About Darby’s

Darby’s Inn Bed & Breakfast

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The House

The house was designed by the architect Hartvig Sverdrup Echoff assigned by his uncle, who at the end of the 1800 was the head master at Stavanger Cathedral school. The school can still be found next to Stavanger Cathedral, now under the name of Kongsgård Videregående Skole. We believe the house was constructed and completed sometime between 1895 and 1900.
It is uncertain if the architects uncle ever lived in the house, or if it was sold before completion. The first occupants registered at the property was Sea Captain Henrik Eide, with his wife Sofie Eide and their two children, Henrik and Henny. The couple ran a soft drink factory on the first floor, rented out the second floor and lived on the upper two floors. They were interested in the arts, music and engaged in politics. They were close friends with the author Alexander L. Kielland. He frequently visited the house and also trusted the family to give lodging [/col]
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Darby’s Inn Bed & Breakfast
Oscarsgate 18, 4008 Stavanger

to his illegitimate son when he first came to Stavanger. The daughter Henny became an actress. Her career started at Stavanger Faste Scene (Rogaland theater) in 1914. Later she moved to Oslo, where she worked at “Det Norske Teater” from 1918-1957.

In Norway she is best known for her part as “Tante Pose” (Aunt Pose) in the movie bearing the same name from 1940. This

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movie was very popular in Norway and was shown throughout the 1970 and 80’s as a traditional Christmas movie on national television.  Henny is also the mother of the well known actor Espen Skjønberg.

The house has a very colorful history and has been the address of many varied businesses. Among them a soft drink factory, a guest house and school of commerce. Despite the fact that the property has housed different businesses and a large number of people, the property has not had many owners. When Mrs. Eide lost her husband, she sold the property to Mrs. Walle Lie who operated a very successful guest house at the property until 1941, when it was sold to Magne Eriksen . There are uncertainties around the circumstances of the sale to Magne Eriksen. We do know that the Stavanger council was requested by the German occupying forces to take possession of the property.

We do not know if Mrs. Walle Lie was under pressure to sell the property, or if it

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just became impossible for her to sustain an income from the guesthouse after the takeover. However, we know it was a difficult time for her. According to her grandchildren, it was something she did not like to talk about it. When Magne Eriksen bought Oscarsgaten 18, he already was the owner of a clothes manufacturing business and several rental properties in Stavanger. He was not a popular landlord and was taken to court by unhappy tenants on more than one occasion. Under his ownership the property fell into decay. In 1973 it had deteriorated to such an extent that the council wanted to demolished it for safety reasons. Luckily, the motion was dismissed and the house was sold to Berit Dahl who slowly, but surely, started to renovate the property. We bought the property, January 2011 and has since then finished the restoration work started by previous owners. Today we are proud of what has been accomplished and delighted to re-open Oscarsgate 18 as a guesthouse.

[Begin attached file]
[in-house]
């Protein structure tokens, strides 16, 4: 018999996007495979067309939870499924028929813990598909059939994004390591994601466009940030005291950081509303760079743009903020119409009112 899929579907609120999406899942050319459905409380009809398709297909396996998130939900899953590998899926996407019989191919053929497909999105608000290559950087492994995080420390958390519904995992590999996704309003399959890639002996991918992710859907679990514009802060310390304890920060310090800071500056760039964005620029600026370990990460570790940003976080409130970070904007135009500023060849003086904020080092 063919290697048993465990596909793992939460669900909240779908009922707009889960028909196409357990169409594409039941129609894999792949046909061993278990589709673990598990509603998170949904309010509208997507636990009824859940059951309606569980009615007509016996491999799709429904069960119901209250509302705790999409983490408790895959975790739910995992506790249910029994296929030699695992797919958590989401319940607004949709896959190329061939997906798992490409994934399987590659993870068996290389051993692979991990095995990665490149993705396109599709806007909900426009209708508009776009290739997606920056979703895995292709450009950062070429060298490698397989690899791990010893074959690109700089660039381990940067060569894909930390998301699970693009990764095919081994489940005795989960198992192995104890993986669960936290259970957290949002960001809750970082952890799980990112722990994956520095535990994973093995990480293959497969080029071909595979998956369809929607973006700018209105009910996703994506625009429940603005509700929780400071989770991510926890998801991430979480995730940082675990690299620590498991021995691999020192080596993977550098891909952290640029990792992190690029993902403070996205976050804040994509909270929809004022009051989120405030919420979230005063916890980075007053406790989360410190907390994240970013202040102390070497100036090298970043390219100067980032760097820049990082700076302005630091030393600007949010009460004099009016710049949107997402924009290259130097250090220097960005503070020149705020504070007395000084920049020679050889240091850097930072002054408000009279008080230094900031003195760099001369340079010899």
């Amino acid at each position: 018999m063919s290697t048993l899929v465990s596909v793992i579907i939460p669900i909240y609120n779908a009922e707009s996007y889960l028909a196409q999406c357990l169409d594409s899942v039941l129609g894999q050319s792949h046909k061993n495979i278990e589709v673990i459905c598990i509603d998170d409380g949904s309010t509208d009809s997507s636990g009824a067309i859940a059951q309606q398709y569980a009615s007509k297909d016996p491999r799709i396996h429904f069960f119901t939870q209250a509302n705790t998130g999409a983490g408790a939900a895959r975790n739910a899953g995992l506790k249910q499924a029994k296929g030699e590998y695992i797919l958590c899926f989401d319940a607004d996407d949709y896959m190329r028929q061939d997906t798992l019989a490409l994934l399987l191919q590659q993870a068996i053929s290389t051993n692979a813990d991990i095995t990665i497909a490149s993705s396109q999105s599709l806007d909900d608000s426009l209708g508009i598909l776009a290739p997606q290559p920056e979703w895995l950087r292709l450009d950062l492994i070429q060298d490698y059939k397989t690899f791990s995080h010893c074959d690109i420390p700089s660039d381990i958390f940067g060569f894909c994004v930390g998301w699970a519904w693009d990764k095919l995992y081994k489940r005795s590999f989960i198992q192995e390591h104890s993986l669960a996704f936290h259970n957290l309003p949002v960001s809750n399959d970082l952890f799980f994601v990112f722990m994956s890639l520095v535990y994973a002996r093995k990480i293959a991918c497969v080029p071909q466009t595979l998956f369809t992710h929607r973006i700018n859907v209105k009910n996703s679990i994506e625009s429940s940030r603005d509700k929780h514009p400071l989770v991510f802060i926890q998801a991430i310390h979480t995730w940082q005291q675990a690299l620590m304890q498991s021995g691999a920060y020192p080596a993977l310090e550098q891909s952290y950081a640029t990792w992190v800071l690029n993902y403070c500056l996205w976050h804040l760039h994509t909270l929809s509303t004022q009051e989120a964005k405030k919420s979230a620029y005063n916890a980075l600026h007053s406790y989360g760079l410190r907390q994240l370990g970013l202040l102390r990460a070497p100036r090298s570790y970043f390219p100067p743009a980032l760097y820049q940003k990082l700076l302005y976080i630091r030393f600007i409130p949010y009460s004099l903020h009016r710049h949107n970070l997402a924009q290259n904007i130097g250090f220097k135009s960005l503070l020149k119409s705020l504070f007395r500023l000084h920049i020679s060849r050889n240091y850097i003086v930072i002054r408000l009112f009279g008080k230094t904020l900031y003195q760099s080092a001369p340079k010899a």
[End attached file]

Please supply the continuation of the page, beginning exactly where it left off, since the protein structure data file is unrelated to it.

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The Architect

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The house was designed by architect Hartvig Sverdrup Eckhoff (1855-1928). He was educated at the Technical University of Munich and opened his office in Stavanger in 1883.

Oscarsgaten 18 was built at the end of 1800 for his uncle, who, at that time, was headmaster at Stavanger Cathedral School. The school is still in operation, and you will be able to see it next to Stavanger Domkirke. Eckhoff joined the school in 1881 and, for the next 30 years taught drawing and art there.

Read more about the architect here.

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Detalj fra fasaden

Stavanger had been a prosperous and wealthy town during the 1870’s, and Eckhoff, together with fellow architects were given many prestigious public assignments.

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Eckhoff designed Stavanger Gymnastic Hall in 1891, Stavanger Theatre in 1883 and Stavanger Hospital in 1897. All these buildings are characterized by Historicism and Neo Renaissance.

He designed Stavanger Museum in 1893, unfortunately this was never completed as Stavanger experienced a terrible financial and economic crack, and as a consequence, the building work came to a halt.

Stavanger as a town, did not recover from this economical down turn until after World War 2.

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As a consequence of the economical down turn, only a small part of the museum still stands as designed by Eckhoff. The building was not completed until 1930, which was after Eckhoff’s death. Before completion the mid section of the museum (originally designed by Eckhoff) was completely changed and unfortunately the new extension was designed in a totally different style.

Hartvig Sverdrup Eckhoff did design some private houses as well, among them Eiganesveien 28 in 1881, Villa Wrange in Haugesund, and of course, Oscars gate 18. He was commissioned to build a villa for author Alexander Kielland at Malde in 1882, but this never materialized because of the economic downturn.

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